Artemisina brasili, Cavalcanti, Thaynã, Santos, George Garcia, Hajdu, Eduardo & Pinheiro, Ulisses, 2016

Cavalcanti, Thaynã, Santos, George Garcia, Hajdu, Eduardo & Pinheiro, Ulisses, 2016, A new shallow water species of Artemisina Vosmaer, 1885 (Microcionidae, Demospongiae; Porifera) from Northeastern Brazil, Zootaxa 4184 (2), pp. 386-390 : 386-387

publication ID 10.11646/zootaxa.4184.2.11

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Artemisina brasili

sp. nov.

Artemisina brasili View in CoL sp. nov.

Type specimens: Holotype. UFPEPOR 2124, Pontas de Pedra (07°37’00’’S – 34°48’51’’W), Goiana Municipality , Pernambuco State, Brazil, intertidal, coll. T. Cavalcanti and G.G. Santos (26/XI/2015) GoogleMaps . Paratypes. UFPEPOR 2123 (31/ VIII/2015), UFPEPOR 2125 (26/XI/2015), MNRJ 20790 (23/XII/2015), collected at the type locality.

Description of specimens ( Fig. 1 View FIGURE 1 A–C, 2A–D). Encrusting sponge (0.5–1.0 mm thick), with elongated papillae 2–5 mm long ( Fig. 1 View FIGURE 1 A–B), easily detachable from substrate. Conulose and hispid surface. Consistency soft and compressible. Small oscules (0.2–0.5 mm) observed on papillae. Colour in life dull red ( Fig. 1 View FIGURE 1 A), slowly fading in ethanol over about 30 days, becoming gray.

Skeleton: ( Fig. 1 View FIGURE 1 C). Ectosome with subtylostyles piercing the surface, forming discrete spicule bundles. Choanosomal skeleton in a confused halichondroid reticulation with multispicular ascending megascleres bundles. Microscleres are randomly distributed.

Spicules: ( Fig. 2 View FIGURE 2 A–D; Table 1). Subtylostyles (145– 298.3 –428 / 2– 3.5 –6 µm): elongated, smooth, slightly curved, stylote forms are present but rare ( Fig. 2 View FIGURE 2 A–B); Palmate isochelae (14– 17.4 –21 µm): smooth, lightly curved and abundant ( Fig. 2 View FIGURE 2 C); Toxas (51– 57.9 –67 µm): wing-shaped, thin, smooth and rare ( Fig. 2 View FIGURE 2 D).

Distribution and ecology. Known only from the type locality: Pontas de Pedra beach (Goiana Municipality, Pernambuco State, Northeastern Region, Brazil), intertidal zone. Paratype UFPEPOR 2123 was found associated with the bryozoan Amathia vidovici Heller, 1867 . All specimens were growing on sandy rocky substrate.

Etymology. The specific name honors the first author’ son Nilton Brasil Câmara Neto.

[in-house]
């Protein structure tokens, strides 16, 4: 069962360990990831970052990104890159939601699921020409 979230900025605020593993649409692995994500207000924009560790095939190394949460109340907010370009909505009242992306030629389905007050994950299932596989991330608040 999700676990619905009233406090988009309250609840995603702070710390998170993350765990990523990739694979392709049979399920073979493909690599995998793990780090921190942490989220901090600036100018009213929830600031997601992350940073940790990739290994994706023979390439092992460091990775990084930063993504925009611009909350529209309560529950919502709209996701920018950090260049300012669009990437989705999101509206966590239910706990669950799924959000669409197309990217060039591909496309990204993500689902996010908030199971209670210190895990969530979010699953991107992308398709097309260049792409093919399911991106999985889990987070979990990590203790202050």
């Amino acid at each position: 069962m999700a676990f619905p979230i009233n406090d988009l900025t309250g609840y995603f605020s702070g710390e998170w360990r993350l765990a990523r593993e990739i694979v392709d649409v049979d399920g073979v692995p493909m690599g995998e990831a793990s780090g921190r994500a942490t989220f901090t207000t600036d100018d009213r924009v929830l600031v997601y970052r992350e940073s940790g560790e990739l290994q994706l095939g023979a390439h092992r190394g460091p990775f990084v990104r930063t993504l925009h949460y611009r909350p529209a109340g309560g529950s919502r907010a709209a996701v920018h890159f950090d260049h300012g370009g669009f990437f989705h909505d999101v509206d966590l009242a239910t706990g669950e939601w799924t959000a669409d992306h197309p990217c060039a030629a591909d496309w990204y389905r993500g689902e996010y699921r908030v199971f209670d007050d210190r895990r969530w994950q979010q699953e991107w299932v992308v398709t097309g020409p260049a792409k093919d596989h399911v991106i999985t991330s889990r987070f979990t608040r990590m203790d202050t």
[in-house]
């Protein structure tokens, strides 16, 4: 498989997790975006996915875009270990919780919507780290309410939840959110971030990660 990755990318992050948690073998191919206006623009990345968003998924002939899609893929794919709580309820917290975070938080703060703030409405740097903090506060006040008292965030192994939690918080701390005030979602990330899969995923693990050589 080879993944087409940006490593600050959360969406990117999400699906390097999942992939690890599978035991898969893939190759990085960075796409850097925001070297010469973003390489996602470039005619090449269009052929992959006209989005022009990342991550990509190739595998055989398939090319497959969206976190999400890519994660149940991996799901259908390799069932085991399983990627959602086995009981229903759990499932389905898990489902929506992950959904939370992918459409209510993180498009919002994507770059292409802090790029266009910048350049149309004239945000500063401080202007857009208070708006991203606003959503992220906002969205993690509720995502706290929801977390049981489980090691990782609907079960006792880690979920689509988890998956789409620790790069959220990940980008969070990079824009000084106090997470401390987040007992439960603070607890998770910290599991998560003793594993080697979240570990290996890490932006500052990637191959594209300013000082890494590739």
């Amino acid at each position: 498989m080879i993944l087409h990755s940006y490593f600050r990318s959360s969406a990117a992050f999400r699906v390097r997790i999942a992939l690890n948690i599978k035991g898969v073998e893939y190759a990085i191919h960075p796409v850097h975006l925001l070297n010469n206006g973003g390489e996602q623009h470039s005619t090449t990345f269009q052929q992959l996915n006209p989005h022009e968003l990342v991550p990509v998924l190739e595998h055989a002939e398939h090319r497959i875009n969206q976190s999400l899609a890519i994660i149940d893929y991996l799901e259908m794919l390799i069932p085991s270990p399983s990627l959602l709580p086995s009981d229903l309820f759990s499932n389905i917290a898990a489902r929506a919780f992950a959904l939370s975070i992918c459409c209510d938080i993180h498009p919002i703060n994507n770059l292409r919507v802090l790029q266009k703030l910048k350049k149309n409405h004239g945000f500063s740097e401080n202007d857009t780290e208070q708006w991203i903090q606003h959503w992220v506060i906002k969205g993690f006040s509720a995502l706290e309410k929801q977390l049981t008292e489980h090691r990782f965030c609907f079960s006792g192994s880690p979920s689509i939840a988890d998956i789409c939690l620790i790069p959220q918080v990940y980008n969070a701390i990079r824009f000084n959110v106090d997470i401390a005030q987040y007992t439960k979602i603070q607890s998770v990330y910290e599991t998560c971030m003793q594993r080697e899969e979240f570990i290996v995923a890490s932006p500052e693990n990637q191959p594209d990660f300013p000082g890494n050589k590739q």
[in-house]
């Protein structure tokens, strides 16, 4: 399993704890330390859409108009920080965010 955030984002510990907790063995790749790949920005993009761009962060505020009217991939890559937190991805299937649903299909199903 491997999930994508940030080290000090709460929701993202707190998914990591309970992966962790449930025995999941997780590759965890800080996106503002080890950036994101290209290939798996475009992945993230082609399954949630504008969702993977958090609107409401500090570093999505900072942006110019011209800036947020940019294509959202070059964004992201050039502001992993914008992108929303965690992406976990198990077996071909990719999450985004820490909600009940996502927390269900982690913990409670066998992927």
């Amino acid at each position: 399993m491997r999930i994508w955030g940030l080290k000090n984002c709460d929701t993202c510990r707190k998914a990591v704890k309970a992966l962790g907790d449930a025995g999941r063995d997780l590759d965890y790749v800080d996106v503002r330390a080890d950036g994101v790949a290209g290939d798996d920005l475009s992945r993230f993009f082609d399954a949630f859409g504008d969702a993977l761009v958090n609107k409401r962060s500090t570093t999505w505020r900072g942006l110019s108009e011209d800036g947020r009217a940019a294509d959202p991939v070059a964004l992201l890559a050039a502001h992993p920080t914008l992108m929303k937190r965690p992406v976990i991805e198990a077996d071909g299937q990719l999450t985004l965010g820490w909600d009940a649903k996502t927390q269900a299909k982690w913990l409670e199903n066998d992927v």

Discussion. Artemisina brasili sp. nov. may be mistaken for the subgenus Clathria (Axosuberites) Topsent, 1893 , also with echinating spicules absent. However, species of Clathria (A.) all have well differentiated axial and extra-axial skeletal architecture. This is markedly distinct from the architecture seen in A. brasili sp. nov. which has a confused halichondroid reticulation and ascending bundles. This latter arrangement is diagnostic for Artemisina . Table 1 compares the new Brazilian species to the known species of Artemisina reported from the Atlantic. The combination of dull red colour, presence of papillae, and its spicule set comprising subtylostyles (145–428 µm), palmate isochelae (14–21 µm) and thin toxas (51–67 µm) sets it apart from every other species. A one-by-one comparison follows. The new species differs from A. erecta by the combination of styles and subtylostyles, smaller isochelae and larger toxas. It is distinguished from A. incrustans by the presence in the latter of two categories of subtylostyles and isochelae, and absence of toxas. It differs from A. melana due to the occurrence of styles and subtylostyles (microspined heads) as megascleres in the Caribbean species. Artemisina melanoides can be easily distinguished from the new species by its thinly encrusting habit, black live color, two categories of megascleres of distinct morphology and dimensions, as well as slightly larger toxas. Artemisina vulcani differs by its massive shape and two categories of styles. Artemisina transiens appears to be the most similar to the new species sharing the presence of subtylostyles, palmate isochelae and toxas of comparable dimensions, but differs by the rounded shape, white colour, and the presence of spines in the bases of its substylostyles (styles sensu Topsent, 1892: 95; see Table 1).

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